Somanathapura Keshava temple

by Lawrence Rodrigues and Vanishree Mahesh

Somanathapura, Keshava temple, Front view

A Masterpiece of Hoysala Temple Art

Famous for its Keshava temple, Somanathapura is a small village in the T. Narsipura Taluk of Mysore district situated half a mile from the river Kaveri. It is about 20 miles south of the historic town of Srirangapattana and 24 miles from Mysore. The Keshava temple in Somanathapura is another architecturally sound and artistically rich temple from the Hoysala rulers.

From a 91-line stone inscription written in both Kannada and Sanskrit and placed at the left side of the temple entrance (epigraphia Carnatica, T-Narasipura 97,) we learn that Somanatha, a commanding officer under the Hoysala King Veera Narasimha III (AD 1254-1291), established Somanathapura as an agrahara which is a rent-free settlement for Brahmins who were learned men and priests. Naming the town after himself, Commander Somanatha built the Keshava temple in 1268.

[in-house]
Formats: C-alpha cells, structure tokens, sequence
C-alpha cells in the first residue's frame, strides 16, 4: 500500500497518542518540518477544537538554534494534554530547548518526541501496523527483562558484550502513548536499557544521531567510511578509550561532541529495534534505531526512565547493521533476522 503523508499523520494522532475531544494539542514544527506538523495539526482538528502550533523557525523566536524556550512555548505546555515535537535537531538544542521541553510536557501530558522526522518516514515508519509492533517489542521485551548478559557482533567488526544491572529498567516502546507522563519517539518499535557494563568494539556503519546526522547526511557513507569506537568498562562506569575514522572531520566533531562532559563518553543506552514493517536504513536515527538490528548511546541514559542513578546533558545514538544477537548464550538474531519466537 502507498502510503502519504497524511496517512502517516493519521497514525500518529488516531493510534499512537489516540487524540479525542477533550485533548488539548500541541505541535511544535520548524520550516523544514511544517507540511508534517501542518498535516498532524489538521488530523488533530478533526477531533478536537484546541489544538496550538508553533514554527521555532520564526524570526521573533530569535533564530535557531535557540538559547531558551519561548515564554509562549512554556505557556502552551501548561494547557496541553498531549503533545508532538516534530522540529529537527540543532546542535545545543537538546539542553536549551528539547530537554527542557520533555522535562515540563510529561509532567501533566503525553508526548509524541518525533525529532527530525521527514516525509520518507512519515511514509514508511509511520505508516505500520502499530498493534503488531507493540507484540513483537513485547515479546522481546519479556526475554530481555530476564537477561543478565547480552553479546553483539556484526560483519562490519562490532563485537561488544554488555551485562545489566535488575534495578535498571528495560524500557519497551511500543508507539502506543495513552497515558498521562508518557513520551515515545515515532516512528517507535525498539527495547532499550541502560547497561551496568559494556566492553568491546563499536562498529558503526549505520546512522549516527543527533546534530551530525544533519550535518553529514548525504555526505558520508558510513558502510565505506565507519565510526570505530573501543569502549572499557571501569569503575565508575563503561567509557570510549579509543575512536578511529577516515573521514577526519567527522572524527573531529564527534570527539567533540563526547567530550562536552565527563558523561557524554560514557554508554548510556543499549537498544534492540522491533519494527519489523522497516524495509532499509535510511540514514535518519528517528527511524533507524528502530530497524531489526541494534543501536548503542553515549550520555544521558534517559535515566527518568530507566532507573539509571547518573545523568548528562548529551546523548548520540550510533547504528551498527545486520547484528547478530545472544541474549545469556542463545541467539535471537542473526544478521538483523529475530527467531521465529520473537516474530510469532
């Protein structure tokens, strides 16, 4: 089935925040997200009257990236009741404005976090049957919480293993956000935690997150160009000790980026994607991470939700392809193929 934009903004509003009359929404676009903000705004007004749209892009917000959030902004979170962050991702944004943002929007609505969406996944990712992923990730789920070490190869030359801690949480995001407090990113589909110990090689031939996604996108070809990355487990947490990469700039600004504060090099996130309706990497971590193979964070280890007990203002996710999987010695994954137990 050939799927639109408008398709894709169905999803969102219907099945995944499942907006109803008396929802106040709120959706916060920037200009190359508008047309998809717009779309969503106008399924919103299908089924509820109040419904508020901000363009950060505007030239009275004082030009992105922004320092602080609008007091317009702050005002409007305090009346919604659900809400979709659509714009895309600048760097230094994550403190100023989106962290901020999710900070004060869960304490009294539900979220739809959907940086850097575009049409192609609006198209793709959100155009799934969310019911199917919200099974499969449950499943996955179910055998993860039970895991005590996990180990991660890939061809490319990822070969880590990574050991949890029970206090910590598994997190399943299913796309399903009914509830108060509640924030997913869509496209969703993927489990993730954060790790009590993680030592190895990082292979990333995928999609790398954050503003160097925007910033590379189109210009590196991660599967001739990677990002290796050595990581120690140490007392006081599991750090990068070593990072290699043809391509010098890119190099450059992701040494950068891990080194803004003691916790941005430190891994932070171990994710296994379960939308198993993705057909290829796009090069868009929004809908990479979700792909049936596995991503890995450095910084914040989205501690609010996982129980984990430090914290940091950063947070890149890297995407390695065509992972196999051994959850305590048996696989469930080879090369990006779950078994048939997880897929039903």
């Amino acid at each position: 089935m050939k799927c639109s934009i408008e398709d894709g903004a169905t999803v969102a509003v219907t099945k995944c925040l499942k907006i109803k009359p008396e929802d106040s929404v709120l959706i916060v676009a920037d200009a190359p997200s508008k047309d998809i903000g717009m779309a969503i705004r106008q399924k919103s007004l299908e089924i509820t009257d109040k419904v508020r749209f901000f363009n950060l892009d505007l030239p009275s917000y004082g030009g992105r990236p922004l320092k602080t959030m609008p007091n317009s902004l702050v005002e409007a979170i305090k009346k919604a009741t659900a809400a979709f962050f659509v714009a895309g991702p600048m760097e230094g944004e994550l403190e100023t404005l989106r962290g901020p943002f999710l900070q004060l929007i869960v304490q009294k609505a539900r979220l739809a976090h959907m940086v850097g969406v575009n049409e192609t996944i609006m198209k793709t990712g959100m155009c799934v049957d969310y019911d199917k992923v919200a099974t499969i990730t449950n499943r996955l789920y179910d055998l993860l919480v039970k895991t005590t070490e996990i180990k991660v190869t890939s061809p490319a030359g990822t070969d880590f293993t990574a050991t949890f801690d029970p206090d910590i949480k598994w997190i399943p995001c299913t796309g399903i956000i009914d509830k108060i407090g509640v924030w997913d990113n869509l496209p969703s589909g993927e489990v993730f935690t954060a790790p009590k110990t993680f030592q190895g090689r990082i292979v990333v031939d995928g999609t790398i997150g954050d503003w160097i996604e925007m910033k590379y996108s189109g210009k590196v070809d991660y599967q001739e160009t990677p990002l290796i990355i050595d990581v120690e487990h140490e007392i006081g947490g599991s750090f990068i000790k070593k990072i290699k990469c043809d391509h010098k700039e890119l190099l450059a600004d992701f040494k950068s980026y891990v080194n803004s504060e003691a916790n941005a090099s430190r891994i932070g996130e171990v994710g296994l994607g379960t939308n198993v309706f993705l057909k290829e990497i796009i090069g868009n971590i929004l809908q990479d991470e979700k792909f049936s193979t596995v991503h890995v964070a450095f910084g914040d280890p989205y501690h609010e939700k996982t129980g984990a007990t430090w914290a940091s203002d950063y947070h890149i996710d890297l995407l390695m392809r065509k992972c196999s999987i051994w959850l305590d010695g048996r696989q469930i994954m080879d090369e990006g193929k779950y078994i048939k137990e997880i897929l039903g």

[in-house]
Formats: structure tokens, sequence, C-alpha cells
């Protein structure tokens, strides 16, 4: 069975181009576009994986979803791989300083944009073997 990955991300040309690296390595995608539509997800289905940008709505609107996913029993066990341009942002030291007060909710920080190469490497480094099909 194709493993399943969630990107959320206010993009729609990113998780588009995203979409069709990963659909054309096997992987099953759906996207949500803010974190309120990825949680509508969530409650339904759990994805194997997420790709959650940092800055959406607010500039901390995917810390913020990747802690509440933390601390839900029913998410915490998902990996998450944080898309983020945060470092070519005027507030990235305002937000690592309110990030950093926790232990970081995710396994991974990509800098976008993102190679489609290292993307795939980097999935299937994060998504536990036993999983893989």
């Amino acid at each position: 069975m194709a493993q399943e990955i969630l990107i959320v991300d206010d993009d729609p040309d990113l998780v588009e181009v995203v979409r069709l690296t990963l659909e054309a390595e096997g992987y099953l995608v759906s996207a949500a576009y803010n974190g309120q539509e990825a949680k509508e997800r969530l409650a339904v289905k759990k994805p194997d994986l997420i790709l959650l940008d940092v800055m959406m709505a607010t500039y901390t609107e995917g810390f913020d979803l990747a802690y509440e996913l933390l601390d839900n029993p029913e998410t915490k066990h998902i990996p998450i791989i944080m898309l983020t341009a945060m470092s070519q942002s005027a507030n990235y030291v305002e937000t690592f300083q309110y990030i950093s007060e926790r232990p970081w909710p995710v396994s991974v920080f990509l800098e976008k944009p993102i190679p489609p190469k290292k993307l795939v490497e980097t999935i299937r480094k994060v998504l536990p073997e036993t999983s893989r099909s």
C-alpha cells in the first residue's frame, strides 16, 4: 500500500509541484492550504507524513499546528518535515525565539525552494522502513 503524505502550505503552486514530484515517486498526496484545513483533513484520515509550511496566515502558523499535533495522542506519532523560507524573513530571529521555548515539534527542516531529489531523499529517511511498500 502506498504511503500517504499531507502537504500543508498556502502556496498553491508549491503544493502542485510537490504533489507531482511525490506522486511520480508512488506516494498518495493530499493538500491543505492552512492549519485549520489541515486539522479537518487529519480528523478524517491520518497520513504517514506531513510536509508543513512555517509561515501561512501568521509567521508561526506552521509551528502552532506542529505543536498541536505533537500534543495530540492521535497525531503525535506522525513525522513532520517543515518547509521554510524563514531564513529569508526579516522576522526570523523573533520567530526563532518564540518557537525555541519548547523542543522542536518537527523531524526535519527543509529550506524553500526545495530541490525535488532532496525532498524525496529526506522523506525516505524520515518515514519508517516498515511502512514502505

Another inscription found in the village of Harihara, refers to the Somanathapura agrahara thus : The agrahara was so full of learned men, that even the parrots there were capable of holding discussions in Mimamsa (critical investigation), tarka (science of dialectics, logic and reasoning), and Vyakarana (the study of grammar and linguistic analysis.) This is an exaggeration but demonstrates respect towards the leaned and the royal patronage for the same.

The temple is now maintained by ASI, the Archaeological Survey of India. (Note: Quoting Archaeological Survey of India, ASI is an Indian government agency attached to the Ministry of Culture responsible for archaeological research and the conservation and preservation of cultural monuments in the country.)

Keshava temple, Somanathapura, Stone inscription